The traffic thins out when I hit Saleh Bay, a massive body of water that has recently been identified as a breeding ground for whale sharks, the world’s biggest fish. Here, the road becomes an absolute dream. It’s a smooth and empty ribbon of asphalt that ebbs and flows along the coast, often rising to peaks that offer bird’s eye views of the pyramid-shaped islands pockmarking the bay. The road takes me into the heart of eastern Sumbawa, the poorer and least developed half of the island. Its most dominant geological feature is Mount Tambora, site of the most destructive volcanic eruption in human history.

When Tambora blew its top in 1815, it instantly killed 10,000 people and all vegetation on the island. In the city of Jakarta, 1,118 miles away, the British Governor Sir Thomas Stamford Raffles, thought the city was being attacked by canons. Ash from the eruption temporarily blocked out the sun and caused worldwide climate change, an event known as the ‘year without a summer’. In 1816, it led to famine and disease in lands as distant as Canada and France and claimed another 90,000 lives.

Before the eruption, Tambora was 4,600m high, which is double that of Mount Kosciuszko, the tallest mountain in Australia. Now it is only 2,851m, with its kilometre-wide crater nearly always shrouded in clouds. Close to no rain falls on Tambora’s flanks, creating a desert-like landscape where temperatures regularly surpass 40C.

Friendly folk without temptation

Dry hot air blasts into my helmet as I burn down straits and zigzag around the hairpin turns of the 125-mile road that rings the volcano. But I have no water to drink as my thermos is full of vodka, an important additive one cannot acquire on Sumbawa, a majority-Muslim island.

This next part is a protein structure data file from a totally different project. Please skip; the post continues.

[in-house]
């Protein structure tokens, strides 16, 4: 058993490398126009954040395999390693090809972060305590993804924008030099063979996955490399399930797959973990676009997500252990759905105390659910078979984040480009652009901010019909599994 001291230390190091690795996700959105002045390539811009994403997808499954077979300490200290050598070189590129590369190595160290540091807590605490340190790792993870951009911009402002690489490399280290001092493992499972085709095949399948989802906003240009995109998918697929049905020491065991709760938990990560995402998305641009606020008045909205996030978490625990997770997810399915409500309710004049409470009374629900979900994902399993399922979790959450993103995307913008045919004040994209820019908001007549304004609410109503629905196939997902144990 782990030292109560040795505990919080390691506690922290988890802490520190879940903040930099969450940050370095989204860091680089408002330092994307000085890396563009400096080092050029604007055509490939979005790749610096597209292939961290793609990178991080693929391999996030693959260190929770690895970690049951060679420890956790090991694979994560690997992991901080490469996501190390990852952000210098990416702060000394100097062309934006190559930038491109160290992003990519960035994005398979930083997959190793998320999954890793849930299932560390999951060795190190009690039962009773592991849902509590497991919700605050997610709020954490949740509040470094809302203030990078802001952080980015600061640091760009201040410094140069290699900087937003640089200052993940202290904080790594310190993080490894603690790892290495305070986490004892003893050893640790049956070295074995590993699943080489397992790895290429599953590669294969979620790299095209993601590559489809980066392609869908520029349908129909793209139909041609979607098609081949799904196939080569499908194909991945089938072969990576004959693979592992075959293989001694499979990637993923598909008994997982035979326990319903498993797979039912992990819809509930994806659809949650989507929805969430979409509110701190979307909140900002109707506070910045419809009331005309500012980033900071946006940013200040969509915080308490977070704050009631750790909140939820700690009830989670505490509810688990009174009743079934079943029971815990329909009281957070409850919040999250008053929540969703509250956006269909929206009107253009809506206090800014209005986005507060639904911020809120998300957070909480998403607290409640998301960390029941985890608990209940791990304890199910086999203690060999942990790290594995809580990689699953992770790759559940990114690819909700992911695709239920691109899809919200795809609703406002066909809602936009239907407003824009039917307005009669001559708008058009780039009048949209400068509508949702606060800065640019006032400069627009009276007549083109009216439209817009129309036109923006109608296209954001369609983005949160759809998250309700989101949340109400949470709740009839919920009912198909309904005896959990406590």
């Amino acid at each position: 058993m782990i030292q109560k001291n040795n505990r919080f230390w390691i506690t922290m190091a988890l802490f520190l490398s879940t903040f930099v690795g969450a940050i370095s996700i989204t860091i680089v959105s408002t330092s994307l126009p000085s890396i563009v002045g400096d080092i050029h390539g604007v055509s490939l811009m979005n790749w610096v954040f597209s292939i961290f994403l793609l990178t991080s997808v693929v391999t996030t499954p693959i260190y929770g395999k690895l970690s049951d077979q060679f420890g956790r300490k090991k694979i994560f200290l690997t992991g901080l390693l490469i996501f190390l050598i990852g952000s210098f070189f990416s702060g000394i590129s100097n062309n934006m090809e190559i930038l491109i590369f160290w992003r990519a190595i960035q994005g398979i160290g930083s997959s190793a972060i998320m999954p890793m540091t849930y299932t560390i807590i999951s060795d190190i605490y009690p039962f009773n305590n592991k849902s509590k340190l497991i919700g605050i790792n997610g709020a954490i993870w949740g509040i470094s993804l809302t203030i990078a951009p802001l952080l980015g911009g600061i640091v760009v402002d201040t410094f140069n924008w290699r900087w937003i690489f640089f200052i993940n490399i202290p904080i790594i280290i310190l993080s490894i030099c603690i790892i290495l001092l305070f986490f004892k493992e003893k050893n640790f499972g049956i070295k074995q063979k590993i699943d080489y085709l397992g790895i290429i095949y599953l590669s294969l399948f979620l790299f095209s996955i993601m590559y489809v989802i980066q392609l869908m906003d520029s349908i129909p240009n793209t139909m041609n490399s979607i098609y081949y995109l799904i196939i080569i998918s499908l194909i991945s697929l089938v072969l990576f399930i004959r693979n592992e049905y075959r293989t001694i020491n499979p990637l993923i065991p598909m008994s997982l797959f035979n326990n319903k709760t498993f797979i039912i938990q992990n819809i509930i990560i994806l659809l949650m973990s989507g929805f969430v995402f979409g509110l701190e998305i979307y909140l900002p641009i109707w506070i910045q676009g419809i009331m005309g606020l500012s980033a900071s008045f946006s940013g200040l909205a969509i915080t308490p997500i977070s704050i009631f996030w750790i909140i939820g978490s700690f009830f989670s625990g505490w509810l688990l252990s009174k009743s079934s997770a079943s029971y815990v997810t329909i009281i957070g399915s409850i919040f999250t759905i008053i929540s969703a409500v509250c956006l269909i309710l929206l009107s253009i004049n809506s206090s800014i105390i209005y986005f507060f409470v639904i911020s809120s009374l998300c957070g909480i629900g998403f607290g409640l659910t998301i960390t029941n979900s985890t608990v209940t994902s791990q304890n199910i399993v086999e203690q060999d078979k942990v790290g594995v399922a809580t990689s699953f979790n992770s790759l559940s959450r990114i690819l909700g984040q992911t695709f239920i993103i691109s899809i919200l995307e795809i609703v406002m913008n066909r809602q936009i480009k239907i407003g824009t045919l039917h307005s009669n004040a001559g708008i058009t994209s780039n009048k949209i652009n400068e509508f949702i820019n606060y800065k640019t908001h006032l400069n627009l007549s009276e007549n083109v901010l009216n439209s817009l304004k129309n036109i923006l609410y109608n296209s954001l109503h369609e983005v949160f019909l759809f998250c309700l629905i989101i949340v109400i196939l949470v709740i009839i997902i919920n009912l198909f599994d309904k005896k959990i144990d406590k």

When I hit a flyblown village at the half-way mark, I park in front of the first shop I see and gulp down three bottles of water. A family sitting under the shade of a solitary tree stare quizzically at me, wondering what my mission could possibly be. Few foreigners ever passed here. Now, it’s the literally arse end of the world. I throw a few notes on the countertop and get back on the bike.

It feels good to be back on two wheels

At this point, the road becomes an outright mess with slabs of broken asphalt, deep dusty ruts, and sandpits that make me drop my bike twice. I progress at a snail’s pace in the stifling heat and it doesn’t take long until both bottles of water I bought at the village are gone. I’m considering doubling back to get some more when I see a mud puddle ahead on the road. More puddles appear further on, signalling a nearby water source. Minutes later I reach a flooded gorge. I can’t drink it without risking a dangerous case of Bali Belly but I sure as hell can swim in it to cool down. I am so bloody over-heated, I wade right in without taking off any of my clothes. They needed a wash anyway.